Thursday, May 20, 2010

Seattle police department to add mental health professional to team

From the Seattle Times:

Sometime this summer, Seattle police officers responding to calls about people acting in strange and threatening ways could bring someone new with them: a mental-health professional.

The new position will be funded by a two-year, $250,000 federal-justice grant, according to Interim Police Chief John Diaz and Mayor Mike McGinn, as they made the announcement during a news conference May 18. (Both are pictured.)

The pilot program has been years in the making and builds on a program launched after a 1997 incident in downtown Seattle, when a mentally ill man with a sword held police at bay for 11 hours.

Seattle police were roundly criticized for their tactics in subduing Tony Allison, who was drenched with a fire hose, blasted with a fan, pinned with a ladder and given a sedative by paramedics before he could be taken to Harborview Medical Center.

In 1998, the Police Department and community groups created a crisis-intervention team, recognizing "there has to be a better way to deal with mentally ill people on the street," Diaz said.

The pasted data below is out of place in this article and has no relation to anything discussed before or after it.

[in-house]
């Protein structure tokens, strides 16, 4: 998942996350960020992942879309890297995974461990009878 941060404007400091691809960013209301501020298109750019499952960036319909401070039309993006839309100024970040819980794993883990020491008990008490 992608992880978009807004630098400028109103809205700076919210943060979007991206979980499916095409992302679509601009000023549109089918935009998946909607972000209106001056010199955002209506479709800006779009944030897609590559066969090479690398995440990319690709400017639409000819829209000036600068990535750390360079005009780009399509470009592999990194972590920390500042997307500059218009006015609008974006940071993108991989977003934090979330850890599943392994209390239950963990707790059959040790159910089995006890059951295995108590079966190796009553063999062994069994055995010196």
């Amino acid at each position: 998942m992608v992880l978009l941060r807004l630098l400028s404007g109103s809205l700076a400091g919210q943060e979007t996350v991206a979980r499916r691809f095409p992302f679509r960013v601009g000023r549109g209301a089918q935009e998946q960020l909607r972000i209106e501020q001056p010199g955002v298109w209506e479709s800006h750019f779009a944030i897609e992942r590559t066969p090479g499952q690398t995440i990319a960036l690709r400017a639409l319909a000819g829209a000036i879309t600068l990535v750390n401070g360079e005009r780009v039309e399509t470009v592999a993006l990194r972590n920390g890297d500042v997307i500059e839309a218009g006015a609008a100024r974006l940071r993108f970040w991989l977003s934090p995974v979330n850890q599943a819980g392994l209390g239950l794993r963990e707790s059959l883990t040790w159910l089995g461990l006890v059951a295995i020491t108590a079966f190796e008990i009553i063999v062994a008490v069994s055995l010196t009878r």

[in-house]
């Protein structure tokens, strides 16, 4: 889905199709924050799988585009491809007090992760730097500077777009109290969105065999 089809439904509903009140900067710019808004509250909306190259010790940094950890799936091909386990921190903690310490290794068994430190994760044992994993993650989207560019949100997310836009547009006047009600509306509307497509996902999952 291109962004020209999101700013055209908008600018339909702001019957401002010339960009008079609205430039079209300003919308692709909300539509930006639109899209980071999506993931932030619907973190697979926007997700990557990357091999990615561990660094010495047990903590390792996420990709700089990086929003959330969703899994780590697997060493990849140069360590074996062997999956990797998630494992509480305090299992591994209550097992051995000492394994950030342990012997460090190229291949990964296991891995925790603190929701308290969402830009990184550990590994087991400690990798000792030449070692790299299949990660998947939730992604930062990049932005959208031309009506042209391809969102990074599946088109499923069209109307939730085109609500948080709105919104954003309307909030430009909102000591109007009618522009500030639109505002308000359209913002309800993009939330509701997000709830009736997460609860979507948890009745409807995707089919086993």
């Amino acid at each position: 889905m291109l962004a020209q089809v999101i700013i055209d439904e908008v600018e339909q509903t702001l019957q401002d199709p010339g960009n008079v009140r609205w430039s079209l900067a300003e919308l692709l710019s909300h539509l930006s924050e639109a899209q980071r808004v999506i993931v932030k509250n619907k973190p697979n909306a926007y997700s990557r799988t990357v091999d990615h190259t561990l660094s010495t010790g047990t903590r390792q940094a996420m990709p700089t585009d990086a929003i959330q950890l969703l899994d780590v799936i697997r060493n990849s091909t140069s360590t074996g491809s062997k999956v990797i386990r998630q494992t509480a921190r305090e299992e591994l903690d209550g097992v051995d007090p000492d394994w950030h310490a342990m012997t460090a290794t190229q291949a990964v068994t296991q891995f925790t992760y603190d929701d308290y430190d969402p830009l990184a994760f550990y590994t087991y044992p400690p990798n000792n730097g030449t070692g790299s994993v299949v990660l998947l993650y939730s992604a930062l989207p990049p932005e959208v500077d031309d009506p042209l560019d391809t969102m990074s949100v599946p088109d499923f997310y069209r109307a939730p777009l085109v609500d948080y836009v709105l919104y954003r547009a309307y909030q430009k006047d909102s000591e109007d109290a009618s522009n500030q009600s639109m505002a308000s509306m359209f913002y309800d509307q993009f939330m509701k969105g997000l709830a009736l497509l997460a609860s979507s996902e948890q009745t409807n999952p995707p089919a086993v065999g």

Three years later, another incident involving a mentally ill man prompted the department to introduce Tasers.

In April 2000, David Walker was fatally shot by police after he failed to comply with orders to drop the knife he was waving as he skipped down a street in Lower Queen Anne.

Officers often encounter sticky situations with unstable people, said Sgt. Sean Whitcomb.

Even though 200 of the city's 1,345 officers already have crisis-training certification, a trained professional can help take intervention further.

"It makes us better first responders," Whitcomb said.

The professional can conduct "street-level assessments" and may be able to defuse threatening situations, he added. He or she can also direct people in distress to appropriate social services.

Sometimes, when a person acts in a frightening way but has done nothing illegal, officers feel at a loss, Whitcomb said. They may write up a report — but that's it.

"This is another way for us to intervene in a meaningful way," he said.

Of course, one mental-health professional can't go out on every single call, but it's a start, Whitcomb said. Because when the system fails, there can be tragic consequences.

Whitcomb referred to the murder of Shannon Harps, the 31-year-old Sierra Club organizer who was killed in a random attack on Dec. 31, 2007, as she walked home from a grocery store on Capitol Hill.

The man who stabbed her, James Anthony Williams, is serving a 35-year sentence for the crime. He had a long history of mental illness and had previously behaved bizarrely toward women.

"Will [a mental-health professional] prevent these kinds of tragedies?" Whitcomb said.

"Maybe or maybe not. But isn't it worth taking a chance on?"